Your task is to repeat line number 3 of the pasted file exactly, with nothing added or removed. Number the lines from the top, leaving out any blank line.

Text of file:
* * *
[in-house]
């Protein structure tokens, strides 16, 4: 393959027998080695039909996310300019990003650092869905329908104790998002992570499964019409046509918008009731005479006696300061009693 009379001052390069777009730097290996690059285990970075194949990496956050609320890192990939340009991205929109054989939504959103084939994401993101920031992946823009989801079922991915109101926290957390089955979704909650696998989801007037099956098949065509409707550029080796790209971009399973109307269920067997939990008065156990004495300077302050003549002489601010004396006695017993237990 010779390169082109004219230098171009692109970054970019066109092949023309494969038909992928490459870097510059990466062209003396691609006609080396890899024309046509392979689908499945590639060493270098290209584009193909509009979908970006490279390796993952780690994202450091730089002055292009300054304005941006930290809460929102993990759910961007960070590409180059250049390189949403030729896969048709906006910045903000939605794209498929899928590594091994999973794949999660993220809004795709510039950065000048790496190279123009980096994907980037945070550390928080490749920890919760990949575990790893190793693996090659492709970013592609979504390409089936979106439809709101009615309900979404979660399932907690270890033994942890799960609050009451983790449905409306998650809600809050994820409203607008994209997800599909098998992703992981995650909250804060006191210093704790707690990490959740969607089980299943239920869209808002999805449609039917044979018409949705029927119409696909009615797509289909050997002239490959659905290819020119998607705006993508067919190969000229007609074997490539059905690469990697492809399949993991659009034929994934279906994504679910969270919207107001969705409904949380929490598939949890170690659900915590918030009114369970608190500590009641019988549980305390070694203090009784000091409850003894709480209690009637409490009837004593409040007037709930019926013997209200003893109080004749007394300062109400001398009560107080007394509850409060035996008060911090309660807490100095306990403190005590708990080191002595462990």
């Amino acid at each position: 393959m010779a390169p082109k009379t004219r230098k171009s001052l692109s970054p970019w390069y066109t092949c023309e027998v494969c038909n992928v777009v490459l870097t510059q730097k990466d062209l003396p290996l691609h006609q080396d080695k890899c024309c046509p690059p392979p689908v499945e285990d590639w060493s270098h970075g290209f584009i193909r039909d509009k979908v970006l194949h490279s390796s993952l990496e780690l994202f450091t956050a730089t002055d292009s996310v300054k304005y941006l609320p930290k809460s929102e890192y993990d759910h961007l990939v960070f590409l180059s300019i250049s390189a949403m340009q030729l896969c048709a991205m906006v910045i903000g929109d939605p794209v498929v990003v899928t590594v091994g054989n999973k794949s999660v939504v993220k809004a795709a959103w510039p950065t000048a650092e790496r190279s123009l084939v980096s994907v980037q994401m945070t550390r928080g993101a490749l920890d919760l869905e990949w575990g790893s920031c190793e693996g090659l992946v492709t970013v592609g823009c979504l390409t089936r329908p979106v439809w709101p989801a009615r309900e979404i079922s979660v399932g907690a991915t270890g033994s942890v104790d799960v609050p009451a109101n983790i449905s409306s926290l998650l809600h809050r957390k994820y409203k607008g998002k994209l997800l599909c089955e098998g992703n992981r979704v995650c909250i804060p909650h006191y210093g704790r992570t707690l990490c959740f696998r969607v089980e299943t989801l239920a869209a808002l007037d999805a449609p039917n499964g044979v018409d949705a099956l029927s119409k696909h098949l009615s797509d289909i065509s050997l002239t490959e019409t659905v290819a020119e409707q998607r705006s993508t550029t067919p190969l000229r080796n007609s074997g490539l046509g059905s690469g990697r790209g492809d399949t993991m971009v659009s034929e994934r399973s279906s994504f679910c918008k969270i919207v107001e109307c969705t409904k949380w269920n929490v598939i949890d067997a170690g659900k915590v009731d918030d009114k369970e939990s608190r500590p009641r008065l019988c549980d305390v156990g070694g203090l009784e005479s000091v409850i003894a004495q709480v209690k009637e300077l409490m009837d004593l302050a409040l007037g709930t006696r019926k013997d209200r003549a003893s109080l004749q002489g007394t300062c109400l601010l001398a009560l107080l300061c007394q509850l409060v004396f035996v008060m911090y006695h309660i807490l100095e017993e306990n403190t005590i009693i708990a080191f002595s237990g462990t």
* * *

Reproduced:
């Amino acid at each position: 393959m010779a390169p082109k009379t004219r230098k171009s001052l692109s970054p970019w390069y066109t092949c023309e027998v494969c038909n992928v777009v490459l870097t510059q730097k990466d062209l003396p290996l691609h006609q080396d080695k890899c024309c046509p690059p392979p689908v499945e285990d590639w060493s270098h970075g290209f584009i193909r039909d509009k979908v970006l194949h490279s390796s993952l990496e780690l994202f450091t956050a730089t002055d292009s996310v300054k304005y941006l609320p930290k809460s929102e890192y993990d759910h961007l990939v960070f590409l180059s300019i250049s390189a949403m340009q030729l896969c048709a991205m906006v910045i903000g929109d939605p794209v498929v990003v899928t590594v091994g054989n999973k794949s999660v939504v993220k809004a795709a959103w510039p950065t000048a650092e790496r190279s123009l084939v980096s994907v980037q994401m945070t550390r928080g993101a490749l920890d919760l869905e990949w575990g790893s920031c190793e693996g090659l992946v492709t970013v592609g823009c979504l390409t089936r329908p979106v439809w709101p989801a009615r309900e979404i079922s979660v399932g907690a991915t270890g033994s942890v104790d799960v609050p009451a109101n983790i449905s409306s926290l998650l809600h809050r957390k994820y409203k607008g998002k994209l997800l599909c089955e098998g992703n992981r979704v995650c909250i804060p909650h006191y210093g704790r992570t707690l990490c959740f696998r969607v089980e299943t989801l239920a869209a808002l007037d999805a449609p039917n499964g044979v018409d949705a099956l029927s119409k696909h098949l009615s797509d289909i065509s050997l002239t490959e019409t659905v290819a020119e409707q998607r705006s993508t550029t067919p190969l000229r080796n007609s074997g490539l046509g059905s690469g990697r790209g492809d399949t993991m971009v659009s034929e994934r399973s279906s994504f679910c918008k969270i919207v107001e109307c969705t409904k949380w269920n929490v598939i949890d067997a170690g659900k915590v009731d918030d009114k369970e939990s608190r500590p009641r008065l019988c549980d305390v156990g070694g203090l009784e005479s000091v409850i003894a004495q709480v209690k009637e300077l409490m009837d004593l302050a409040l007037g709930t006696r019926k013997d209200r003549a003893s109080l004749q002489g007394t300062c109400l601010l001398a009560l107080l300061c007394q509850l409060v004396f035996v008060m911090y006695h309660i807490l100095e017993e306990n403190t005590i009693i708990a080191f002595s237990g462990t």